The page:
Oregon Three Rivers


The Oregon Three Rivers route showcases three of the finest singletracks in Oregon:

Middle Fork Willamette Trail (~30 miles)
North Umpqua Trail (~80 miles)
Mackenzie River Trail (~30 miles)

It’s possible to link all three of these routes, without the aid of shuttles or support. It even includes an off-highway route that can be used to get into and out of Eugene, OR. A number of singletrack options are available both between the river trails and as side options.

Route details

This route currently holds the distinction of being the most rideable singletrack route on bikepacking.net. The nature of trails following a river is part of it (think gradual climbing/descending). Another is just the nature of trails in the Cascades — smooth and buff.

Bikepacking on any of these trails is highly recommended for people getting into bikepacking or those not wanting to do much hike-a-bike. Downed trees can be an issue, so be sure to check locally to see which trails have been logged out before you go. Also look out for two more Oregon obstacles: poison oak and mosquitoes.

Don’t let the easy rating fool you, though, even for experienced riders this is an awesome tour.

Take the big bus

Besides the off-highway route into Eugene another great option is the Lane Transportation District’s city bus that runs all the way out to the Mackenzie Ranger Station. For $1.50 it’ll take you some 50 miles to either start out your trip on singletrack, or end it with an easy ride back into town.

GPS Data

ORST Full Trip.gpx

Trip Reports

Oregon Singletrack Tour CH1 (Willamette River)

Oregon Singletrack Tour CH2 (North Umpqua River)

Oregon Singletrack Tour CH3 (Mackenzie River)


North Umpqua Trail – a great site from the BLM.

Willamette Mtn Mercantile – friendly bike shop and outfitter in Oakridge, OR (on the route).

Comments (15)

DanielApril 24th, 2011 at 3:08 pm

I am unable to open this ORST Full Trip.gpx file. I am looking at trying out this ride this Summer and would love any and all info I can get my hands on, is there anyway to get access to this file? Thanks!

ScottApril 24th, 2011 at 4:14 pm

Daniel — the file downloads just fine for me. What software are you trying to open it with? Make sure you download the file full — it’s about 2.7 mb.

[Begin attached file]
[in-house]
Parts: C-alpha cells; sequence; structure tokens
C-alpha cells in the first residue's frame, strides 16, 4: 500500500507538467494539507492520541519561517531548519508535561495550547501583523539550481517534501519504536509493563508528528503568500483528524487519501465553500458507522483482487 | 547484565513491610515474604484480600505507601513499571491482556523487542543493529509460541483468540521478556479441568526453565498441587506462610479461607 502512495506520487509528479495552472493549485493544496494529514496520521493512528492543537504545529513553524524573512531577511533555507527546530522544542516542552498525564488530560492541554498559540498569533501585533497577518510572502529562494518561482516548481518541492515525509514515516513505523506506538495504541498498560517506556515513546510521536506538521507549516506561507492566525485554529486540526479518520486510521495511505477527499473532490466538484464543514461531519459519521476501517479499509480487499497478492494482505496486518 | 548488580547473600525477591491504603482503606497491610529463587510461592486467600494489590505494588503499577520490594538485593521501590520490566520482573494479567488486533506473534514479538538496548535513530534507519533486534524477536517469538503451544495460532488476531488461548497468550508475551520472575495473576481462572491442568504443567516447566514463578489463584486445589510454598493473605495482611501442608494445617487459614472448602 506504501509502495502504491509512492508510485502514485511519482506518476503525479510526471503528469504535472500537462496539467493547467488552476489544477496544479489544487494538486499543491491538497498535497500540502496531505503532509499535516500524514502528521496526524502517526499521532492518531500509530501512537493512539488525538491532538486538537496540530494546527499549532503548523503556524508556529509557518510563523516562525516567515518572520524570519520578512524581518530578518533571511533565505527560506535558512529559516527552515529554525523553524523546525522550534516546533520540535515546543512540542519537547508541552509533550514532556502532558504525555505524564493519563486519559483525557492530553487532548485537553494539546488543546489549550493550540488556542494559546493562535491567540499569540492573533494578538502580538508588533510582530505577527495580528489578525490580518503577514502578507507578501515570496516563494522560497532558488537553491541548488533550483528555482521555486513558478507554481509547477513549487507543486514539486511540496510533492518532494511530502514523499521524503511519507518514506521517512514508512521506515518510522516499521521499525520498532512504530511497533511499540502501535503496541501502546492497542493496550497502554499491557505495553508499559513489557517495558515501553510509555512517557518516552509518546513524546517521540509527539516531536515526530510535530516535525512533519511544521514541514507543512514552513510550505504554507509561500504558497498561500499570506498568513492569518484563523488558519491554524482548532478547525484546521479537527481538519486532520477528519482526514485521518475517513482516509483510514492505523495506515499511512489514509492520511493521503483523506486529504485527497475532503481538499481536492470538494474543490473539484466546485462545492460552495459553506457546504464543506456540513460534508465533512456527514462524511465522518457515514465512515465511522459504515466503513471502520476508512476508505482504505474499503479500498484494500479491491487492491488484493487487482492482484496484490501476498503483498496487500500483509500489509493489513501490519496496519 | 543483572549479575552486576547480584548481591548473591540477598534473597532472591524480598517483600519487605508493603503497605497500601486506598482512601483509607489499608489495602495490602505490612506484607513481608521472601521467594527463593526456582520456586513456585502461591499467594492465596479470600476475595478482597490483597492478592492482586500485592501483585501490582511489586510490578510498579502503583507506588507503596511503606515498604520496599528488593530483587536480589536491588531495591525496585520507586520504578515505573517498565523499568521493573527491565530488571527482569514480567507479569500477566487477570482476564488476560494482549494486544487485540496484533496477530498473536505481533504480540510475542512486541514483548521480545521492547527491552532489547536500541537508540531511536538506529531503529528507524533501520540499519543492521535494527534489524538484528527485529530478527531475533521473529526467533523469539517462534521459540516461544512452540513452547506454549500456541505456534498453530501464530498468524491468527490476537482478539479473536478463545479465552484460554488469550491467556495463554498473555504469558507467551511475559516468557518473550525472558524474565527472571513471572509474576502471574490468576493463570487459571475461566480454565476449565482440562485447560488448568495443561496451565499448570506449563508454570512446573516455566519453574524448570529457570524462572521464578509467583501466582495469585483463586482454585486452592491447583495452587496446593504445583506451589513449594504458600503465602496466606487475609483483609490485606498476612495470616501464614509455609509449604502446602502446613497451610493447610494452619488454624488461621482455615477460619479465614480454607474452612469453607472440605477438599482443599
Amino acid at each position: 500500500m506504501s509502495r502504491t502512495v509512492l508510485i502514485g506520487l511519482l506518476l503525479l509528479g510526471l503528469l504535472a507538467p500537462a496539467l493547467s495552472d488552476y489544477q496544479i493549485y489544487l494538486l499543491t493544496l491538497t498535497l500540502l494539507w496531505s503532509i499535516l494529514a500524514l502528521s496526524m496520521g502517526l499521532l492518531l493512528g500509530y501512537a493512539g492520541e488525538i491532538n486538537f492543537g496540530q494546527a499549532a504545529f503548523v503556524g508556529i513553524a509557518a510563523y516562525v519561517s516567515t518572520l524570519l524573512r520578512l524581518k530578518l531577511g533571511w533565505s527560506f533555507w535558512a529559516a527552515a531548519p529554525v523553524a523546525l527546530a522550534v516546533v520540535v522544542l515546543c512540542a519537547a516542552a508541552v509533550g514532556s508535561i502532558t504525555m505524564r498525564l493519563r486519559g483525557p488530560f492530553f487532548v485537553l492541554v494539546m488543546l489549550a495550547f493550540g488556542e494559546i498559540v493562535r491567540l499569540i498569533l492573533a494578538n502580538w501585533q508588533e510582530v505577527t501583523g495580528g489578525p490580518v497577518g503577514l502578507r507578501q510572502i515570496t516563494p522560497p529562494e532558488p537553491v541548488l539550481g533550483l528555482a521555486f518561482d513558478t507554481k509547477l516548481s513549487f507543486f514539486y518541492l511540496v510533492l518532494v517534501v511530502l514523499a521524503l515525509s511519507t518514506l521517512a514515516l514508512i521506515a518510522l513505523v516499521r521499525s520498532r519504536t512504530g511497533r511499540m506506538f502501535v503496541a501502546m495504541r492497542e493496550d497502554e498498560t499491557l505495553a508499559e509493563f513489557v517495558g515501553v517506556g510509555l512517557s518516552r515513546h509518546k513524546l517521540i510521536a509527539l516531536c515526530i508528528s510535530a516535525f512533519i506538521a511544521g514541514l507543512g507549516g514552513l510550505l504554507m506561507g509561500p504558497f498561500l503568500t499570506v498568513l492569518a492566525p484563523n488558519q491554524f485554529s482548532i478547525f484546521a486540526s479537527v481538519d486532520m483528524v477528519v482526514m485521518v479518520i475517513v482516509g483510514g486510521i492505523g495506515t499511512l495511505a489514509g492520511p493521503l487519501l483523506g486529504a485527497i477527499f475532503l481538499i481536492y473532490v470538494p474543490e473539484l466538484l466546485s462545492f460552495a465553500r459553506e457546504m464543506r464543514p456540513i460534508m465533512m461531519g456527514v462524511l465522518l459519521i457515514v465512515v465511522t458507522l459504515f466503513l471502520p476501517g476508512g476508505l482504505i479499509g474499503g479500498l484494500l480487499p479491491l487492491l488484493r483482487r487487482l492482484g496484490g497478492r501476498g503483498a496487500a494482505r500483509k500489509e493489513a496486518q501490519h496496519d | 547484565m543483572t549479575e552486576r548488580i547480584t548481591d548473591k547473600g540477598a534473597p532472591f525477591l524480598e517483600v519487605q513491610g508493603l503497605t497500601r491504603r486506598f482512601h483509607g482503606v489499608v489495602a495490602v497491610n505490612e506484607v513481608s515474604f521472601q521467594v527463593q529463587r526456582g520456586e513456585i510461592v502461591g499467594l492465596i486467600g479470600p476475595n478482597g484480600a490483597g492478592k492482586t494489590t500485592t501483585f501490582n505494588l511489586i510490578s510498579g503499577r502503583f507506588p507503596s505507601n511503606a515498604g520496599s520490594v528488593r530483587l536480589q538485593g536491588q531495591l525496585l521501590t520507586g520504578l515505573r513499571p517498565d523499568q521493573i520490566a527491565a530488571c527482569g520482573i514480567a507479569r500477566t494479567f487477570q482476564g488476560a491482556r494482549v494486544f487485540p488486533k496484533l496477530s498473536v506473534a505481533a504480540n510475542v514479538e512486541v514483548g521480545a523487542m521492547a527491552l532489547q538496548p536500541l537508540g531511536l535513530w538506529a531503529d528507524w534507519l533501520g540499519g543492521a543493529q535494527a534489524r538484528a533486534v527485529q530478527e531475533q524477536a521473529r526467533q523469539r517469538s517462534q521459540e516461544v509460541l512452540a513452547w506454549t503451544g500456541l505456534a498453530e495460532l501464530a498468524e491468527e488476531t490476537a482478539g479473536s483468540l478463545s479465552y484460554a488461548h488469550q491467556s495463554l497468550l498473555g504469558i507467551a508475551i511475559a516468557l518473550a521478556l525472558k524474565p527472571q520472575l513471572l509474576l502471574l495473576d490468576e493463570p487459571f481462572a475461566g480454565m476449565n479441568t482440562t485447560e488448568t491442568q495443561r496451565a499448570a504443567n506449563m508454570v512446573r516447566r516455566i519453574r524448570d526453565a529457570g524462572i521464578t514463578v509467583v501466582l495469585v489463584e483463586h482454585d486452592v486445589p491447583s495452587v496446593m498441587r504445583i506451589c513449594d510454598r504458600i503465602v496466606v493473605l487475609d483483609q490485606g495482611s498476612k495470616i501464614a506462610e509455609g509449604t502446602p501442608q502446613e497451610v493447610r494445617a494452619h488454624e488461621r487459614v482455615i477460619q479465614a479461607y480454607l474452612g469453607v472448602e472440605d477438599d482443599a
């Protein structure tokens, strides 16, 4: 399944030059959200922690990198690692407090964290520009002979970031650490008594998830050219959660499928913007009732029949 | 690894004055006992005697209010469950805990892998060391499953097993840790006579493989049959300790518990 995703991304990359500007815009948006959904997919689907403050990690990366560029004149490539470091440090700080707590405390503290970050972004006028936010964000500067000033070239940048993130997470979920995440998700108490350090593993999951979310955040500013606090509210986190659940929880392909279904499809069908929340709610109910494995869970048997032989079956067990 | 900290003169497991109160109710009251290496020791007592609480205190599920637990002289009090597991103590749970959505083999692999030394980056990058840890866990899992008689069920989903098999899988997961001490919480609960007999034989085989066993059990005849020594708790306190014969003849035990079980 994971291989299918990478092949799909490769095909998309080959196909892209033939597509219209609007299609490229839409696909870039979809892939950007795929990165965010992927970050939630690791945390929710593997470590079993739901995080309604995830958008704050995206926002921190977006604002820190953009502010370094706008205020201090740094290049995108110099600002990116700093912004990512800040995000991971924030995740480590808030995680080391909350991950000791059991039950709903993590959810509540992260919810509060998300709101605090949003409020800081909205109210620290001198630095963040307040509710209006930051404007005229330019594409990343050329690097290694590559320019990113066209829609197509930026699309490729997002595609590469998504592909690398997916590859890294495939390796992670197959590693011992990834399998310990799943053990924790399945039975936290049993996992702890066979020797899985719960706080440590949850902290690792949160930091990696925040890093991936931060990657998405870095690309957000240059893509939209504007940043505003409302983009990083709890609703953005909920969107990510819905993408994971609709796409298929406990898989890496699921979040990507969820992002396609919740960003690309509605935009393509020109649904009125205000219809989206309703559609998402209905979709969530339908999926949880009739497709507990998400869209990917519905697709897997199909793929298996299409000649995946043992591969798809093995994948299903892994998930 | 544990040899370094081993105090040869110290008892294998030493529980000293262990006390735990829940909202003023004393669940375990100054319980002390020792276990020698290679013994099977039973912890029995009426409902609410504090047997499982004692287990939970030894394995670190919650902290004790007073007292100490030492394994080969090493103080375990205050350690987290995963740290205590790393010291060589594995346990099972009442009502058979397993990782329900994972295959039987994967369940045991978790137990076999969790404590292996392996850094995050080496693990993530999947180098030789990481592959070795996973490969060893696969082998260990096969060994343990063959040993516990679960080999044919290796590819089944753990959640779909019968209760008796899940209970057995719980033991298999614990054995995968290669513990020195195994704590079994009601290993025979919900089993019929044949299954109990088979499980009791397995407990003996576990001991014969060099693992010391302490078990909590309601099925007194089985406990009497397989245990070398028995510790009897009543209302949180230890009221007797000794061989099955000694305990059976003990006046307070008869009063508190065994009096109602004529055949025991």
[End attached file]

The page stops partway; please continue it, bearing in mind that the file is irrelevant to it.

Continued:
DanielJune 4th, 2011 at 12:04 pm

Thanks, I am on the same computer as before, I will try a different computer when i have a chance, thanks

JasonMarch 19th, 2012 at 11:49 am

I can’t open the full trip either, would really like to see it.

ToddMarch 20th, 2012 at 8:29 pm

Scott, thanks for posting the trip. I did a solo trip of the Middle Fork of the Willamette/North Umpqua section August 4-7/2011. Snow had just melted up at Timpanogas Lake with the only occupants being thousands of mosquitoes so I also kept riding to get away from the lakes. Hot Springs and Jessie Wright sections of North Umpqua Trail were closed at the time. Wonderful route!

LizAugust 26th, 2012 at 12:22 pm

What is the recommended software to open the GPS file? I would love to ride some version of this route next month! Thanks

Scott MorrisAugust 26th, 2012 at 12:26 pm

Hi Liz. Allow me to shamelessly recommend my own GPS software. It’s called TopoFusion and used to create a lot of the GPS files and maps here on bikepacking.net. 🙂 http://topofusion.com

jonathon donaldAugust 4th, 2013 at 7:27 pm

You can load this track into Google Earth. Just select gps(gpx) layers when you are opening the file.

BenSeptember 6th, 2014 at 11:49 am

Hi Scott. I downloaded the demo version of topofusion and tried downloading your gpx file onto my garmin edge. However, when I open the saved file, only 3.63 miles of the trip actually saved on my device. Do I have to purchase topofusion in order to download the entire file?

ScottMSeptember 23rd, 2014 at 12:53 pm

Ben, no, you don’t need to have purchased TF. It sounds like you just need to simplify the file first. Try using this guide:


Hope that helps!

SpencerMarch 21st, 2016 at 12:58 pm

Anyone here from the local area? I’m wondering what trail conditions are like currently, or if they are not good now, when is the best time to ride?

3speedDecember 17th, 2017 at 11:22 pm

Any idea what the camping situation is like along this route if connecting the three trails? Are there plenty of camp grounds or legal camp anywhere sort of situations?

ScottMDecember 18th, 2017 at 12:26 pm

Generally it’s forest land so camping is legal along most of it. But since it can be thick woods/brush it isn’t as easy to find clear ground as you might be used to. I’ve found there to be enough options, though.

BrianFebruary 12th, 2018 at 6:16 pm

The GPX track for the Full Trip doesn’t do a complete MRT, is that by design? Stopping at Trailbridge really misses some amazing scenery and riding. Above trail bridge MRT goes all the way up to (and around) Clear Lake. The riding can be quite technical in sections with considerable lava fields, but you also get to see the Blue Pool from a couple of angles and Clear Lake is really wonderful. MRT is about 26 miles one way. It’s a pretty solid ride to do as an out and back, but I try to do it a couple times a year. Camping is in designated sites along the river. Paradise Campground is my favorite and they have limited walk in sites. But there’s quite a few options.

Andy McKerrowMarch 27th, 2019 at 5:50 am

Be aware that the North Umpqua Trail has tons and tons of sharp climbs in both directions. You just won’t believe how much climbing it has. All 3 of these amazing trails have sections that are quite technical, so expect to do some dismounting. “Smooth and buff” by Oregon Central Cascades standards is much more textured and narrow than most other states. Buffness is assured, even in the rain.


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